Now full of the confidence that this mini-success brought to me, I am going to become "good" at German, and for now this will mean reaching a solid B2 in all of the four main language skills. To keep myself on track, I'll take the Goethe-Zertifikat B2 in early 2015 (their latest exam in 2014 is in June, too early).

To achieve this, I plan to replace as much as possible (I'm still working in the UK...) as much of my English life as possible by German: the books I read, the movies I watch, the music I listen to, the Wikipedia articles (that one's a big one!). All that, as much as possible, in German. Ideally, this log will also turn as much as possible into German, at least for the part dedicated to German.

Goals: Reach B2 and get it certified. Use as much German material as I can. Make German my default language.


Hungarian is the most recent addition to my list of languages, since I started it for November 2013's 6WC. The reason I started it is not particularly brillant: a very good friend of mine told me he was going to start studying it, the 6WC was approaching, and my closest colleague is a native speaker. Somehow I've found it one of the most exciting languages to study in quite some time, and decided to continue with it after the 6WC (i.e. for the last three weeks, hum...).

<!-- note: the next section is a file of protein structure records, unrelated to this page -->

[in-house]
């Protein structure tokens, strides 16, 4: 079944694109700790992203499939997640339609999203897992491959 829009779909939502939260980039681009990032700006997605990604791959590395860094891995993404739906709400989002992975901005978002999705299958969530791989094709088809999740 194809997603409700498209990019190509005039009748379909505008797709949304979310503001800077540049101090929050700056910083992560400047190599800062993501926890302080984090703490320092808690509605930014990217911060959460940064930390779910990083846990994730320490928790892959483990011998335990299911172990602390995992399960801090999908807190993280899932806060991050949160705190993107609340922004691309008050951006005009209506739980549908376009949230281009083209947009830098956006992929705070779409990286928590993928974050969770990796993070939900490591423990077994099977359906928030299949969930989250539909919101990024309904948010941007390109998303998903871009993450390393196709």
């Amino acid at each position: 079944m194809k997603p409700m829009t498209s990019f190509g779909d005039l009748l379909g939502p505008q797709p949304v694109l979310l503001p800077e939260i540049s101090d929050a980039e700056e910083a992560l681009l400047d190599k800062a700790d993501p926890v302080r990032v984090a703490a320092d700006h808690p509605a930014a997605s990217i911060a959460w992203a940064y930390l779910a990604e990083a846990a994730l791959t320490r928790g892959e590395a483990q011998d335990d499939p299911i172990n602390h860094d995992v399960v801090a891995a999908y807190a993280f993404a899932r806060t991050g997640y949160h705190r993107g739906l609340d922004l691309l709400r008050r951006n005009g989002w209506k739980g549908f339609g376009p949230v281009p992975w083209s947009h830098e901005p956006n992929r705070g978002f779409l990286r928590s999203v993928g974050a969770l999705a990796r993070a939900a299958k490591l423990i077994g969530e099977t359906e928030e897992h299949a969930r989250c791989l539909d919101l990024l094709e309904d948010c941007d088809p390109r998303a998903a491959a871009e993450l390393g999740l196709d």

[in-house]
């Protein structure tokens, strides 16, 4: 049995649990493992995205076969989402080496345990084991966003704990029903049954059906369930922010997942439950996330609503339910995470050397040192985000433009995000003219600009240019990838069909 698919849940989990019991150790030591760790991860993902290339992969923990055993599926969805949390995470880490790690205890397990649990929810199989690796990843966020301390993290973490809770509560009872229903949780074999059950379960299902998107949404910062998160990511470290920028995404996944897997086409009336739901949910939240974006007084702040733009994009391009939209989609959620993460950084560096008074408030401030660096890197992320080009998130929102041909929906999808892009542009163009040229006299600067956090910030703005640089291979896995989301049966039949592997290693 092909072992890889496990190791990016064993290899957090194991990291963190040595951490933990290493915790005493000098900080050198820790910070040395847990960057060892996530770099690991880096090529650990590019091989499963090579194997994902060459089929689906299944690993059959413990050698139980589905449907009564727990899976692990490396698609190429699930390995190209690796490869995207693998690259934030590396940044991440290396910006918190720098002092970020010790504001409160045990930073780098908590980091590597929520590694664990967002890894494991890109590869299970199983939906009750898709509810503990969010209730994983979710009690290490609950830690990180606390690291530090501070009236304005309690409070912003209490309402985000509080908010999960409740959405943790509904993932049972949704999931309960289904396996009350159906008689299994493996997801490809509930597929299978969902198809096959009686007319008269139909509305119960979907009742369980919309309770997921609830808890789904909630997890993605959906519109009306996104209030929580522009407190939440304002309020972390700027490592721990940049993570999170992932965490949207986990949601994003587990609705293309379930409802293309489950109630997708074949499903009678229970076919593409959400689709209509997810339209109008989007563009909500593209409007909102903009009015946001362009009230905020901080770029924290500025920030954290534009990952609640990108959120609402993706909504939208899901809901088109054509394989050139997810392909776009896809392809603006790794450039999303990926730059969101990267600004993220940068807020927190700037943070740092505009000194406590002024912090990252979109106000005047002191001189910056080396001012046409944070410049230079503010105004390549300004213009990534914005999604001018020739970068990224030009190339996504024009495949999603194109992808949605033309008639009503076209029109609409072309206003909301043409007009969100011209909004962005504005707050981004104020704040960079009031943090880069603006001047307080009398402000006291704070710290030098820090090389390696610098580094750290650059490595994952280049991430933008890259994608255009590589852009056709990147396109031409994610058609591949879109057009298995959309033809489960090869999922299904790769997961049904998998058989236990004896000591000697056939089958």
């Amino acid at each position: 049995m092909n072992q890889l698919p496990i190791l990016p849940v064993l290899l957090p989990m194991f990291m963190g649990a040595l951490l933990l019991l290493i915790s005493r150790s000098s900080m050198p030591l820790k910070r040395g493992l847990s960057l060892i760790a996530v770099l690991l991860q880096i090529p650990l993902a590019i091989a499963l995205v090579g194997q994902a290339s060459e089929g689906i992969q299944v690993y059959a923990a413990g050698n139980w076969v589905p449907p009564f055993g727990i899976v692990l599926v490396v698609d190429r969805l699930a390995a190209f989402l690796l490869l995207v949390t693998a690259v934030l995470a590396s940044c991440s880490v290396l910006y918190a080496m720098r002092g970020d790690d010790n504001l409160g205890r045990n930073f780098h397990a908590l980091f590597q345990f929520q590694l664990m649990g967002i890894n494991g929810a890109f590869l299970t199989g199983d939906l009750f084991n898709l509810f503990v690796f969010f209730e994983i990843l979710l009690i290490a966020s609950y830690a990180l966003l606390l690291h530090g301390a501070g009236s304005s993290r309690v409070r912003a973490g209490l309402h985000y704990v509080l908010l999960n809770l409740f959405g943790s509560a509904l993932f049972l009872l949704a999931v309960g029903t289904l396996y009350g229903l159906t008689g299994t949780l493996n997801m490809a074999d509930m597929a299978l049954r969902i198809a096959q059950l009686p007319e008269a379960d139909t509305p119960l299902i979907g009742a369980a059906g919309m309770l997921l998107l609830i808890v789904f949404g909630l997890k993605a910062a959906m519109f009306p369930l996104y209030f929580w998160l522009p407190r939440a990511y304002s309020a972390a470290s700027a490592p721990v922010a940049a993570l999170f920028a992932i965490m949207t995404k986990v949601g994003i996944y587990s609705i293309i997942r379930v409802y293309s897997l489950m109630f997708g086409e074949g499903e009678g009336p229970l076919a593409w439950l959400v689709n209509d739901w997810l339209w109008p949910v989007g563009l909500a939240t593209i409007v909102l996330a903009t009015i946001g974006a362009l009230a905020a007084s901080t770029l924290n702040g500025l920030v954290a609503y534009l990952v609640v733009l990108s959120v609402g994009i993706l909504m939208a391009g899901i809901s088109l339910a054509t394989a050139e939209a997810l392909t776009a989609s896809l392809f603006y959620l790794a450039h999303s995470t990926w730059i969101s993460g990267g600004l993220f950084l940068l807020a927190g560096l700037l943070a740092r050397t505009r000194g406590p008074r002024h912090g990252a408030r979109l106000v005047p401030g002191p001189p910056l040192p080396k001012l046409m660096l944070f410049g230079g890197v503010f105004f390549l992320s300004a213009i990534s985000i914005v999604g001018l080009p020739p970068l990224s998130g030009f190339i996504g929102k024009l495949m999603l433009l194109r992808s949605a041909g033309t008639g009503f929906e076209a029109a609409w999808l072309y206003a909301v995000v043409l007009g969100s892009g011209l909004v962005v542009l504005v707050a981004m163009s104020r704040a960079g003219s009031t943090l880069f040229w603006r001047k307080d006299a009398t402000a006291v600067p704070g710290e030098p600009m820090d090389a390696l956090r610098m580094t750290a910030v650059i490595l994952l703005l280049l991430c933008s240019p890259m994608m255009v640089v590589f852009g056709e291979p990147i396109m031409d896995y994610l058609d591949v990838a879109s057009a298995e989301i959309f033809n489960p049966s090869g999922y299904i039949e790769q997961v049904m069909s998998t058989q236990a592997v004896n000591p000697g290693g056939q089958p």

Where am I at? As of today, I'm a little over 75% through the Assimil book, which has been my only resource until now (along with the Wiktionary's amazing word segmentation). I am aware that this is not enough, but I now feel close enough to the end that I want to stick to it: as with other languages, I have spent time building this Anki deck with the sentences and use it as a way to actually assimilate the content of Assimil, and provide revision through time. As of now, I'm probably at A1.

This should keep me busy until the end of January, and from there I plan to diversify my learning activities to cover the various skills of language learning: I want to be able to read books (not fluently, but as best as I can), and have good enough listening and speaking skills to converse with Hungarian people and be able to enjoy fully a potential trip to Hungary. Let's call that goal level "B1": I am not very clear with what B1 vs A2 entails (and I take B1 to be higher than what many people seem to assume it is), nor am I confident that B1 is a realistic target for Hungarian in just one year, but I will do my best.

Goals: Get as close as possible to B1. Learn more about Hungary. Read a book in Hungarian.